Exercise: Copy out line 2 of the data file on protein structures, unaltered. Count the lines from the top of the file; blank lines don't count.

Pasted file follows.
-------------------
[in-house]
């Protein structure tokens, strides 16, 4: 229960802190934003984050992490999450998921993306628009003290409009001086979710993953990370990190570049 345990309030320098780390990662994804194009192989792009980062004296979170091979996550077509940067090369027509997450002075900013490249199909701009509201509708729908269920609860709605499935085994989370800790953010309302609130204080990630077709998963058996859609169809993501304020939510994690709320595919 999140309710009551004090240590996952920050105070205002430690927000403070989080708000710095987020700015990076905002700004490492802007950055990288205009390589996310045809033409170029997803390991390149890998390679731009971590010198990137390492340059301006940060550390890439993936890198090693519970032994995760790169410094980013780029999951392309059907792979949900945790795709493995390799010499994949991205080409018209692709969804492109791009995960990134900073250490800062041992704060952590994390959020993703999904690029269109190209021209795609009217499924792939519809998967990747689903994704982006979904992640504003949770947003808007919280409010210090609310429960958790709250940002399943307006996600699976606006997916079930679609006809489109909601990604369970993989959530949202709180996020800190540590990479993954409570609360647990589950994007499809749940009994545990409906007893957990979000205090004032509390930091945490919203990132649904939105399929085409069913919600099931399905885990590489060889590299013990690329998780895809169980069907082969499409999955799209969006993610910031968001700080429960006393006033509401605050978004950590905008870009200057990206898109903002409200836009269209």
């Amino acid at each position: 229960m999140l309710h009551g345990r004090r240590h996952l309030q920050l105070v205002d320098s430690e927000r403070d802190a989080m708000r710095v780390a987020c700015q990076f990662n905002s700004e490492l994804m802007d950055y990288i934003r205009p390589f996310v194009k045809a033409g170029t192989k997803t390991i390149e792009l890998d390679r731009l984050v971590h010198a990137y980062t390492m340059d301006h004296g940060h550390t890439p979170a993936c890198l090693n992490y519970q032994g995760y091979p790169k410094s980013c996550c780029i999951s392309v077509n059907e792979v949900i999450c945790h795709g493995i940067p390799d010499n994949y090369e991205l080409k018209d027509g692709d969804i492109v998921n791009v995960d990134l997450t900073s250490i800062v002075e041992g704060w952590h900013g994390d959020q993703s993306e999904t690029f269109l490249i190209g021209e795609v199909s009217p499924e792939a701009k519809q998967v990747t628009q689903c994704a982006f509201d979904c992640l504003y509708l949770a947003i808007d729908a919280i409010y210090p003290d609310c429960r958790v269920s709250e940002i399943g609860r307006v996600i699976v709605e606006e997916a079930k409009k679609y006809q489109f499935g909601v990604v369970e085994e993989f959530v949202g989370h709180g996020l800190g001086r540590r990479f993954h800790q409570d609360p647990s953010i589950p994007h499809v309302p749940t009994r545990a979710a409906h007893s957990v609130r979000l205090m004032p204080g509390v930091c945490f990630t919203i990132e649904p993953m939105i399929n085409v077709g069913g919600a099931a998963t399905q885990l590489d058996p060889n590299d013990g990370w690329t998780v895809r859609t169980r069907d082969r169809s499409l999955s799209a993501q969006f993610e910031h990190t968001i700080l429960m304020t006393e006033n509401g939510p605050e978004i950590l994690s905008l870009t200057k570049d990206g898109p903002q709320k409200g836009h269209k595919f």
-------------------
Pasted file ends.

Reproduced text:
């Protein structure tokens, strides 16, 4: 229960802190934003984050992490999450998921993306628009003290409009001086979710993953990370990190570049 345990309030320098780390990662994804194009192989792009980062004296979170091979996550077509940067090369027509997450002075900013490249199909701009509201509708729908269920609860709605499935085994989370800790953010309302609130204080990630077709998963058996859609169809993501304020939510994690709320595919 999140309710009551004090240590996952920050105070205002430690927000403070989080708000710095987020700015990076905002700004490492802007950055990288205009390589996310045809033409170029997803390991390149890998390679731009971590010198990137390492340059301006940060550390890439993936890198090693519970032994995760790169410094980013780029999951392309059907792979949900945790795709493995390799010499994949991205080409018209692709969804492109791009995960990134900073250490800062041992704060952590994390959020993703999904690029269109190209021209795609009217499924792939519809998967990747689903994704982006979904992640504003949770947003808007919280409010210090609310429960958790709250940002399943307006996600699976606006997916079930679609006809489109909601990604369970993989959530949202709180996020800190540590990479993954409570609360647990589950994007499809749940009994545990409906007893957990979000205090004032509390930091945490919203990132649904939105399929085409069913919600099931399905885990590489060889590299013990690329998780895809169980069907082969499409999955799209969006993610910031968001700080429960006393006033509401605050978004950590905008870009200057990206898109903002409200836009269209």